After a difficult border crossing with the Zimbabwean customs agents telling us we did not have the proper paperwork for our Sani, we finally made it into Zambia. My guess is that they were trying to find something to charge us for, but eventually gave up and just let us go. We set off into Zambia with a sigh of relief to be out of Zimbabwe. It hasn’t all been bad in Zimbabwe, the people seem very friendly. In fact, on our way into the country, we met a Zimbawean also crossing the border who helped us at customs and gave us his phone number in Harare, offering to show us around. For the most part, it’s hard to criticize the Zimbabweans for what they have to resort to in order to make money. It must be difficult to live under a government where corruption is not only condoned, it’s rewarded. I don’t imagine most people want to use deception to make money, but it’s the only way.
Well, we thought we were free and clear in Zambia, knowing we could get gas anytime we want, little did we know…Thirty km or so after the border crossing, the truck wasn’t running very well–not accelerating over the hills, and sputtering. Another 5km pass, and on the way up a hill, the engine cuts off, and we roll back down onto a bridge that is a construction site. By this time we realize that we are out of gas, which doesn’t seem possible considering the 80L we just put in at the border should take us about 600km. I can’t confirm this, but it’s likely we paid $140 and didn’t get any gas in Zimbabwe. The construction workers come to see why we are stopping on their worksite. And Mike learns that the nearest town is about 8km. He hitches a ride with a jerry can in hand. Only about 6 cars pass before someone is willing to give him a lift. According to Mike, he got in and they cranked up the radio, and didn’t say a word. He returned an hour later with gas, and we were on our way, again.
Posted by: christine on Friday, February 22nd, 2008 at 11:45 am
tagged mana pools national park, Mutare, unesco, Zambia and Zimbabwe
We had no intention of spending more than one night in Zimbabwe(which we did at the Holiday Inn at Mutare), but then at the last minute we decided to detour to Mana Pools National Park, where there are no fences between you and the animals. It’s noted for it’s great beauty, and therefore a UNESCO World Heritage site. The park is off the main highway and one of the last stops before the border of Zambia. We arrived at the park office around 5:30pm, and received approval to head to the gate and into the park (the gate usually closes at 3:30pm). Once we arrived at the gate, we were told it was another 30km on a potholed dirt road to the checkpoint. After an hour we arrived, and were told to continue on another 45km to the campsite. Looking at the fuel gauge, we figured we had enough to get to the campsite and back with just a little to spare.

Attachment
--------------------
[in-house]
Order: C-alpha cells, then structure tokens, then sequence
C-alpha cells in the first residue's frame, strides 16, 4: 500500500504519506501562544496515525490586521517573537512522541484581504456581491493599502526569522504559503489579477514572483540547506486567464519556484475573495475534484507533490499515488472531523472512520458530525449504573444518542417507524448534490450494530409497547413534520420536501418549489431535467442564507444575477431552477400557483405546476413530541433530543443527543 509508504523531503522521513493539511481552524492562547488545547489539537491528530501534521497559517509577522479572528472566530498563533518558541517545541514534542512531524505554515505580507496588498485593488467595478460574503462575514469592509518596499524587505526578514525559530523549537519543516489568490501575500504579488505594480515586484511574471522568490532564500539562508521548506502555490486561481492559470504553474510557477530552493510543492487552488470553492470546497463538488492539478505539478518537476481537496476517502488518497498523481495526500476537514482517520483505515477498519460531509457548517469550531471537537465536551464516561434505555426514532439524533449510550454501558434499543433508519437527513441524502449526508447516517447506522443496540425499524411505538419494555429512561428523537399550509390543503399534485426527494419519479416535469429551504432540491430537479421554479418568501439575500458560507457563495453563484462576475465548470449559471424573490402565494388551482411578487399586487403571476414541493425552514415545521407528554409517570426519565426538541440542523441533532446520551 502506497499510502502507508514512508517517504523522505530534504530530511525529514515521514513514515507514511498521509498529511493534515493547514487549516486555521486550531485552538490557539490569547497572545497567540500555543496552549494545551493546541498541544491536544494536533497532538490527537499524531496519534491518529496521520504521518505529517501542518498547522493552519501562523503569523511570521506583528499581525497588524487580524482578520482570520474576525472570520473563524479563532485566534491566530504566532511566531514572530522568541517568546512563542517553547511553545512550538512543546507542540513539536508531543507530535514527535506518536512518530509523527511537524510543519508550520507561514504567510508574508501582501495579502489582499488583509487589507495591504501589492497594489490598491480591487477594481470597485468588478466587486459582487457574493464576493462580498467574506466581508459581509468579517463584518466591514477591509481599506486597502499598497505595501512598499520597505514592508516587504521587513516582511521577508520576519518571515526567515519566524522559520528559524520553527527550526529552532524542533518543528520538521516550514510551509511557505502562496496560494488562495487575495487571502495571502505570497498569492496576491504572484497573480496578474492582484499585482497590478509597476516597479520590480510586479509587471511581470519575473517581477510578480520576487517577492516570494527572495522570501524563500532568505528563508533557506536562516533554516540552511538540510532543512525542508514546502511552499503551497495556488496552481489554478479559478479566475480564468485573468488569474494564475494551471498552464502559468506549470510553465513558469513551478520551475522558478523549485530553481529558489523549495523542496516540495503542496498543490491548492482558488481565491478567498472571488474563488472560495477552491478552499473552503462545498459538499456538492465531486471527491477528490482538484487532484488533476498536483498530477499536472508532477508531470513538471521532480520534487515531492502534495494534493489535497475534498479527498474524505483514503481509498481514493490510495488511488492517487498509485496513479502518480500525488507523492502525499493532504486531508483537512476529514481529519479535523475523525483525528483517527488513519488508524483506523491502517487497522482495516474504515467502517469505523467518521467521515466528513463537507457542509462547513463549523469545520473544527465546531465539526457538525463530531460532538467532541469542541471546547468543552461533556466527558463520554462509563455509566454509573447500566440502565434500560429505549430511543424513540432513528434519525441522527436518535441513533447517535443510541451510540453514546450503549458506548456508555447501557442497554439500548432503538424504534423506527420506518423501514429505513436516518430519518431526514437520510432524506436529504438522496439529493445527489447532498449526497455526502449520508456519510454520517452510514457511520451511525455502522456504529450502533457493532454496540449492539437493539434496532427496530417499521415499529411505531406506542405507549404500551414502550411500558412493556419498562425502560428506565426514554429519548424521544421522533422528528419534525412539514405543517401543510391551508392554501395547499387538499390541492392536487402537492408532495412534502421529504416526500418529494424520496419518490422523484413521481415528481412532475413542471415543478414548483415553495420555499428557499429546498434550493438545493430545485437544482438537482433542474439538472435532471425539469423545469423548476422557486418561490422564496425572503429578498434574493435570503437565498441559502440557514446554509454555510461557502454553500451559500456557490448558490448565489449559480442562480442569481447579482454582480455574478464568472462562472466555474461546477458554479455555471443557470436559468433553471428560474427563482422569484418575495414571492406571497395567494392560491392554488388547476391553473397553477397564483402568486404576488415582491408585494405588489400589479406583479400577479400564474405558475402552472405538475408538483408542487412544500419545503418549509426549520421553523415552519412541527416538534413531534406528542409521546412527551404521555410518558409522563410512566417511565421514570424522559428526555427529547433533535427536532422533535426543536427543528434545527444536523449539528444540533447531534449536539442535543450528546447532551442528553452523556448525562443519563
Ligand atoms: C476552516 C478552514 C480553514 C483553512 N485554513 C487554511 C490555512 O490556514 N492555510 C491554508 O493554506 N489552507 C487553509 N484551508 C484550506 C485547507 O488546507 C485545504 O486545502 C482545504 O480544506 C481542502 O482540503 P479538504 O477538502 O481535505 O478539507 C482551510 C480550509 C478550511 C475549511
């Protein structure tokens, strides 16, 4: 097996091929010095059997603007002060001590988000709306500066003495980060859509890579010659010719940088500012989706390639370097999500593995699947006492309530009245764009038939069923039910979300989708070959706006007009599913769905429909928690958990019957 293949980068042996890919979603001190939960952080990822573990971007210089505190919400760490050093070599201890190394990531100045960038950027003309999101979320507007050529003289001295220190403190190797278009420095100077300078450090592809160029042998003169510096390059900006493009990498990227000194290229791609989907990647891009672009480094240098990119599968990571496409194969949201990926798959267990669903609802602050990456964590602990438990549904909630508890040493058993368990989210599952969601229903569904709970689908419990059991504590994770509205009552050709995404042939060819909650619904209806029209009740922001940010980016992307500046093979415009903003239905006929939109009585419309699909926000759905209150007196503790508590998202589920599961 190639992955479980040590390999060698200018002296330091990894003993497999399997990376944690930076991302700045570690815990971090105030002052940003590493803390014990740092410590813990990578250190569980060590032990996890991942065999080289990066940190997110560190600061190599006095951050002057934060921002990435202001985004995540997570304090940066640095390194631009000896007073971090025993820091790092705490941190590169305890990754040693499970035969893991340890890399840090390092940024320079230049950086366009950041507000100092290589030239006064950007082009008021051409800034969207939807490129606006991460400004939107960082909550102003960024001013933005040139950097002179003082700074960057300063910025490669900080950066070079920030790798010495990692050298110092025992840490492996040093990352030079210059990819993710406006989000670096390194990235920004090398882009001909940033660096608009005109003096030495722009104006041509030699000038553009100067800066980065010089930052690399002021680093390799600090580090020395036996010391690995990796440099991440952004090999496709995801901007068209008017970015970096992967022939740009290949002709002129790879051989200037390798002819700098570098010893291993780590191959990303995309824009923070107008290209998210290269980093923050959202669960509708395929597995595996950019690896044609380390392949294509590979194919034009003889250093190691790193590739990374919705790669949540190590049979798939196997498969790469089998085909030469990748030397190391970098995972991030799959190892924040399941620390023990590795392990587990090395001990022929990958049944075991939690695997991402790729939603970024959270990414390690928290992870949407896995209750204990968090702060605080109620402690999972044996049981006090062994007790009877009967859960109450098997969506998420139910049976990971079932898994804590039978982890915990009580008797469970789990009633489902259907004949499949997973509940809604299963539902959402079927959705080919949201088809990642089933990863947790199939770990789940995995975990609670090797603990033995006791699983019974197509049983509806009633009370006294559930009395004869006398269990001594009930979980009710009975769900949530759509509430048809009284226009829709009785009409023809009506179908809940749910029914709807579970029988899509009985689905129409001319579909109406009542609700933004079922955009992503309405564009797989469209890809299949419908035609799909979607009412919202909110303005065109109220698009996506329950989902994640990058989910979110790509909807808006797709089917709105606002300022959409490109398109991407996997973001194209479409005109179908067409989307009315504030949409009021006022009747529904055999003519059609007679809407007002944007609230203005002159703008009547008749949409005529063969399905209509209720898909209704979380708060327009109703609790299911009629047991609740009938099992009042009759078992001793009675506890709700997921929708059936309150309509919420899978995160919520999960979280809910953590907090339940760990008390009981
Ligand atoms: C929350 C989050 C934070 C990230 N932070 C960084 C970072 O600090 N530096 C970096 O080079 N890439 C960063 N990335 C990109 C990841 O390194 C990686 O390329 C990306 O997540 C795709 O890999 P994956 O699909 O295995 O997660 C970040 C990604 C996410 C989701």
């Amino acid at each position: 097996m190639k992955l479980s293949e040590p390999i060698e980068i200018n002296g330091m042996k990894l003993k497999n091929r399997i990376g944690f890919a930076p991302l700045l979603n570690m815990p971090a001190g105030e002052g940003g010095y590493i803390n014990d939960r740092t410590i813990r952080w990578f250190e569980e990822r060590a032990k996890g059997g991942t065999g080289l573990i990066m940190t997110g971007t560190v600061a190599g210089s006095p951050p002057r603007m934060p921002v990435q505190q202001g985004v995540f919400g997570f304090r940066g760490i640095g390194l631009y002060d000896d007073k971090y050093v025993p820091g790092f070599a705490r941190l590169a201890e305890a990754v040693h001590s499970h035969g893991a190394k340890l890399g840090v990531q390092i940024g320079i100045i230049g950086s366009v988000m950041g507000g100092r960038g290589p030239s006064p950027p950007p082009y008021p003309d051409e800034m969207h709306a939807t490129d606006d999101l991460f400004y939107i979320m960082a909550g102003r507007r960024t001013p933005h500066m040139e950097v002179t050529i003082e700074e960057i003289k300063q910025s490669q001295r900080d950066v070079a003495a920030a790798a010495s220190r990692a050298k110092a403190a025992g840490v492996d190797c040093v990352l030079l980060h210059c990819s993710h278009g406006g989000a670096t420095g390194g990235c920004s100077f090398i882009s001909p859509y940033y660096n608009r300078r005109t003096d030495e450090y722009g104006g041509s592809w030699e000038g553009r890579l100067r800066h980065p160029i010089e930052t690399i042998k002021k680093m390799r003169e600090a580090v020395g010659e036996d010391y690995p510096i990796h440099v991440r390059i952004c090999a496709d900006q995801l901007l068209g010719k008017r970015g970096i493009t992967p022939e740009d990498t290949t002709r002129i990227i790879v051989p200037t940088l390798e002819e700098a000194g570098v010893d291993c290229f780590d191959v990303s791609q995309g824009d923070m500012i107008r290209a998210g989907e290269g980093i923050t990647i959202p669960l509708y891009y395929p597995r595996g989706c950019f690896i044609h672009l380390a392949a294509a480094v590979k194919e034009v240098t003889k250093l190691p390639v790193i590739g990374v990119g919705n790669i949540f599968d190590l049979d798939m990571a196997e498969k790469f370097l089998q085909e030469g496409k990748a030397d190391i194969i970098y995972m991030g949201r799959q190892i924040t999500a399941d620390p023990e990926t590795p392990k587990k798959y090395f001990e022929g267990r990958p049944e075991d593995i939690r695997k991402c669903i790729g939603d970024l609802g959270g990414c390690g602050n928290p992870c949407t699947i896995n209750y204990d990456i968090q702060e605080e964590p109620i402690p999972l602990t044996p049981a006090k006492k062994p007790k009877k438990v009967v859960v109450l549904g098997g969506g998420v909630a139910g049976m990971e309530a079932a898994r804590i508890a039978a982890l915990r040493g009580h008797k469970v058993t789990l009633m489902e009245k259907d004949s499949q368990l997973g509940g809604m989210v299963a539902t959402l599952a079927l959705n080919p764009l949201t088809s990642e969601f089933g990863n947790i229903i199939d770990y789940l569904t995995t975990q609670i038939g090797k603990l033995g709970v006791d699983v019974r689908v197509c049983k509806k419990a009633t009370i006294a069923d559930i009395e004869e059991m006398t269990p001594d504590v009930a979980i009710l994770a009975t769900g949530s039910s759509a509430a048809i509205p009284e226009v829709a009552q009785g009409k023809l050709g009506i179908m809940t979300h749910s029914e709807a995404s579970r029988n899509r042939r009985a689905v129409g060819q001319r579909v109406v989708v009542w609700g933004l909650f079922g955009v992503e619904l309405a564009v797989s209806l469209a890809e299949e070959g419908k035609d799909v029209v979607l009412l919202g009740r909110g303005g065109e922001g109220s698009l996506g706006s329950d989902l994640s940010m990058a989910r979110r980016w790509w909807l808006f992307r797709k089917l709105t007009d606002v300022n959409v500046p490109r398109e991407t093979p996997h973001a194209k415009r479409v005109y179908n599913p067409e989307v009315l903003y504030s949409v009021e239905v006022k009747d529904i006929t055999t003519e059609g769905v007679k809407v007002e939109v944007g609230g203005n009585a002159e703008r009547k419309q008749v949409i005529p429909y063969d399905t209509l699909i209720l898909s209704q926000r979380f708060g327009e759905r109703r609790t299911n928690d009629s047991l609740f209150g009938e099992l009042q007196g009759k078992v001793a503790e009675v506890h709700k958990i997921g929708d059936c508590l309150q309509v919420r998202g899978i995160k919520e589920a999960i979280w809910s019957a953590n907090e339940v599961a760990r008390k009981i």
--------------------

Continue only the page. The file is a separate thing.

By this time it’s dark out with still the last 20km to go, we run into an elephant bull in the middle of the road side. Rather than move back into the bush, the elephant decides to walk towards us, and keep walking towards us. Mike backs the car up, but he keeps following us. His ears are flapping, and is aggressively shaking his trunk. He backs us up about 1km, and by this time we decide we need to take action, as this elephant won’t give up. At one point, the elephant is slightly off to the side of the road and we decide this is our chance to get past. As we inch forward, the rogue elephant moves its body back into the road. Mike guns the engine, but forgets to shift gears, so the engine is roaring, and the elephant rears on its hind legs and jumps right into the bush. We were scared,and so was the elephant who went tearing into the bush. (It was kind of funny in the end, and I felt sorry for the elephant, too).
Initially we planned to camp, as they said there were no cabins available, but when we arrived, it was pitch black(and not possible to make camp), so we were offered lodging in a chalet. The guide told us the price, but said for us he would give the South African rate (which was half price). The way he gave us the offer Mike and I both knew he planned to pocket the money. It’s off-season at Mana Pools, and we were the only guests in the entire park. Eventhough we had a thatched chalet, the accommodations were rundown — the door was a gate, the windows had no glass, only chicken wire and a screen. Giant spiders lived inside. No running water. I slept in a twin bed, suffocating from the heat of the night with the mosquito net tucked under the mattress. All night we heard an orchestra of sounds– peacocks cackling, monkeys calling each other, hippos grunting, and an elephant trumpeting.
The next morning we woke up to birds chirping softly and viewed the beauty of Mana Pools, so different during the day than at night.